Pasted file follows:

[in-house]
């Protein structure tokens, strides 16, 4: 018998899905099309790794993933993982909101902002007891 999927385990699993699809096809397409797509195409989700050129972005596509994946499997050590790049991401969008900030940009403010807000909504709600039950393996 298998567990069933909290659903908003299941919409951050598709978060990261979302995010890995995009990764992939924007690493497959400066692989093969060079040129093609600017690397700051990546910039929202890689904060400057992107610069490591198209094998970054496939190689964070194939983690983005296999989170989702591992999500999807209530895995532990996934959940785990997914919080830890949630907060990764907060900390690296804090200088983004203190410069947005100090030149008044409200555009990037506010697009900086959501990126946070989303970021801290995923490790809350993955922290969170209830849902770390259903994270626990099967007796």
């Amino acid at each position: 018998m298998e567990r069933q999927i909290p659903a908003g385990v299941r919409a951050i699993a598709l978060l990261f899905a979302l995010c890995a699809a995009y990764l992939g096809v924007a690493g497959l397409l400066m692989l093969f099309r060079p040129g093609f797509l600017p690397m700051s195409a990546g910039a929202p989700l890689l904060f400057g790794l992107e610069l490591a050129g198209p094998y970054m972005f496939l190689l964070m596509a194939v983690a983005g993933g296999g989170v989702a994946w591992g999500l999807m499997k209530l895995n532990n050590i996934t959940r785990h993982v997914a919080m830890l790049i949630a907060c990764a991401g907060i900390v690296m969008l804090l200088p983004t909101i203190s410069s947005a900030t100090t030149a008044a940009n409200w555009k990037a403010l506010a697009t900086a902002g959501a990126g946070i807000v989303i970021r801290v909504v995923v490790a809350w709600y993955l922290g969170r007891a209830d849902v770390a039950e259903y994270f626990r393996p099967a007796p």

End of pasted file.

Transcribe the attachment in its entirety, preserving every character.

[in-house]
């Protein structure tokens, strides 16, 4: 018998899905099309790794993933993982909101902002007891 999927385990699993699809096809397409797509195409989700050129972005596509994946499997050590790049991401969008900030940009403010807000909504709600039950393996 298998567990069933909290659903908003299941919409951050598709978060990261979302995010890995995009990764992939924007690493497959400066692989093969060079040129093609600017690397700051990546910039929202890689904060400057992107610069490591198209094998970054496939190689964070194939983690983005296999989170989702591992999500999807209530895995532990996934959940785990997914919080830890949630907060990764907060900390690296804090200088983004203190410069947005100090030149008044409200555009990037506010697009900086959501990126946070989303970021801290995923490790809350993955922290969170209830849902770390259903994270626990099967007796």
């Amino acid at each position: 018998m298998e567990r069933q999927i909290p659903a908003g385990v299941r919409a951050i699993a598709l978060l990261f899905a979302l995010c890995a699809a995009y990764l992939g096809v924007a690493g497959l397409l400066m692989l093969f099309r060079p040129g093609f797509l600017p690397m700051s195409a990546g910039a929202p989700l890689l904060f400057g790794l992107e610069l490591a050129g198209p094998y970054m972005f496939l190689l964070m596509a194939v983690a983005g993933g296999g989170v989702a994946w591992g999500l999807m499997k209530l895995n532990n050590i996934t959940r785990h993982v997914a919080m830890l790049i949630a907060c990764a991401g907060i900390v690296m969008l804090l200088p983004t909101i203190s410069s947005a900030t100090t030149a008044a940009n409200w555009k990037a403010l506010a697009t900086a902002g959501a990126g946070i807000v989303i970021r801290v909504v995923v490790a809350w709600y993955l922290g969170r007891a209830d849902v770390a039950e259903y994270f626990r393996p099967a007796p």